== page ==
If you refinanced your student loans recently, you might be worried about keeping up with payments in the midst of the coronavirus pandemic, especially if you’ve lost your income.
Student Loan Hero reached out to some leading refinancing lenders to see what they’re doing to offer relief to borrowers during this crisis. If you have a loan with any of these lenders, read on to see how they can help you manage during this difficult time.
- Laurel Road
- Splash Financial
- College Ave Student Loans
- Education Loan Finance
Earnest encourages borrowers who are experiencing financial hardship to reach out to its Client Happiness team via its email portal. While those who need immediate assistance can try calling (888) 601-2801, Earnest says wait times are longer than ever due to the coronavirus outbreak.
Earnest said it has created options for those who are struggling to pay back their loan. As you inquire about what’s available to you, Earnest recommends providing the following information:
- How you’ve been financially impacted by this crisis
- The industry you or others in your household are working in
- When you anticipate being able to resume payments on your loans in the future
Earnest has always offered a number of borrowers protections, including,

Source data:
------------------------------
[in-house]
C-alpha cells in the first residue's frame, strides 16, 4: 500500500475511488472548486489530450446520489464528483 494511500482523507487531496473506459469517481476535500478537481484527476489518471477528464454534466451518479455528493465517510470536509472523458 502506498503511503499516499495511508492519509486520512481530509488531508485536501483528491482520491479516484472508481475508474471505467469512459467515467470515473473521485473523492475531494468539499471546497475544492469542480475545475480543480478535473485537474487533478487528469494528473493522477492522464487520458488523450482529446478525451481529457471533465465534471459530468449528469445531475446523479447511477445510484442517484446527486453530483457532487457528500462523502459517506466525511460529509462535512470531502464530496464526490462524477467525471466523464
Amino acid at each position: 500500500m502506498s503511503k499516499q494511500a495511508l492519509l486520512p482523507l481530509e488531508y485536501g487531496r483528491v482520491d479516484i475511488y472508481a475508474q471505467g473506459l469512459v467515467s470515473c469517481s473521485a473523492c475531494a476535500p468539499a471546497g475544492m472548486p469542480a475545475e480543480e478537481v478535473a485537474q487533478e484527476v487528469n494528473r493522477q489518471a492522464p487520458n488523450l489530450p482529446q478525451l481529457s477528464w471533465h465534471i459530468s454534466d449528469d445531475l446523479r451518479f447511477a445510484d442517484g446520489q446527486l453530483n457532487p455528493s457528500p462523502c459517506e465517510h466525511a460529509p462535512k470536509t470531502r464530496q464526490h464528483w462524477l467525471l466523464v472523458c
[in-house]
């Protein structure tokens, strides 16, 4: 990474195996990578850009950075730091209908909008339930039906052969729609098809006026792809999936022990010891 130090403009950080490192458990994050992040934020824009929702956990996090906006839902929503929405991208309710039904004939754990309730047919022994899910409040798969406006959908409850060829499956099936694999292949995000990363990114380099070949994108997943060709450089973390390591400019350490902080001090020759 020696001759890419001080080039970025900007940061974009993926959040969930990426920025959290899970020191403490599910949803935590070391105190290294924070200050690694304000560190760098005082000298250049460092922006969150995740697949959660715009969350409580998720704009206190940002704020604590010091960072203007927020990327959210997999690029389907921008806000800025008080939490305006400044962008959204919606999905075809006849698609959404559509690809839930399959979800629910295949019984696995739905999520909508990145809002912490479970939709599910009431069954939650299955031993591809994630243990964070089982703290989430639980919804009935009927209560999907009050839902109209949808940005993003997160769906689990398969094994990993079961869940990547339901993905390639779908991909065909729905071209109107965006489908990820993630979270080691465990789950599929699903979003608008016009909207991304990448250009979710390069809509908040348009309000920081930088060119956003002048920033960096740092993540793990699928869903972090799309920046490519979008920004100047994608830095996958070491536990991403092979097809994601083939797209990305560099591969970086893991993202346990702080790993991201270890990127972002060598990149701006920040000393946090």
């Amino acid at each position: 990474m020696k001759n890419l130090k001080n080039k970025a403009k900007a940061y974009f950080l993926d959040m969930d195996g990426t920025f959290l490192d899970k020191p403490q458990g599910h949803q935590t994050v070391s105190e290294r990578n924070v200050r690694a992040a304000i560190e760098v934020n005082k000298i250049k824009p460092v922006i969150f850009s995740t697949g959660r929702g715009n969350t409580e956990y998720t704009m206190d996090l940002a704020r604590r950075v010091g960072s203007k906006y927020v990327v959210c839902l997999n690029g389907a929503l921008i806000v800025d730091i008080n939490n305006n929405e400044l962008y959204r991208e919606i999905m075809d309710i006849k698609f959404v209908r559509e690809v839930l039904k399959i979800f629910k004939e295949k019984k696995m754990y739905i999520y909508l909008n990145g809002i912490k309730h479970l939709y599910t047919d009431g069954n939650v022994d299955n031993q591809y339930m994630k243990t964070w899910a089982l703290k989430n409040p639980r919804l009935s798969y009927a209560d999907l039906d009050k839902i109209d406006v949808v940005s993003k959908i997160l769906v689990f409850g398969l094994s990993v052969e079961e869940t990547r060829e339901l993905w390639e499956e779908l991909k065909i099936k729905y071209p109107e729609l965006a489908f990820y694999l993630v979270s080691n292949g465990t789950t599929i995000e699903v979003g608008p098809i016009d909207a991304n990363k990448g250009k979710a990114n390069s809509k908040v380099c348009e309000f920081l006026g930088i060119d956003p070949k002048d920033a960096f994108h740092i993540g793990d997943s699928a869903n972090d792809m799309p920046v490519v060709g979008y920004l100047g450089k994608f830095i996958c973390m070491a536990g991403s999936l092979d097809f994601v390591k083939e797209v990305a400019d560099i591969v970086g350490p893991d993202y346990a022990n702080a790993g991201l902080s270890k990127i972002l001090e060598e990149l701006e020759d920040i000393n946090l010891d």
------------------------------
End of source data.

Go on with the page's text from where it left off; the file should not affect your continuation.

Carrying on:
- Forbearance for up to 12 months
- The option to skip a payment
- Interest rate reduction for up to six months
- Term and rate modification for borrowers who are unable to pay
- Deferment for those who go back to school or meet other criteria
- Loan discharge for borrowers who experience a permanent disability
If you’ve been impacted by the pandemic, contact Earnest as soon as possible to find out which of its current or new offerings could provide some financial relief.
SoFi is asking borrowers who have been impacted by the coronavirus to reach out to its servicing partner MOHELA by calling (877) 292-7470, or to contact SoFi by emailing email@example.com or by chatting with customer service at SoFi.com.
While it may be expanding borrower protections as the pandemic winds on, SoFi already offers the following to its refinancing customers: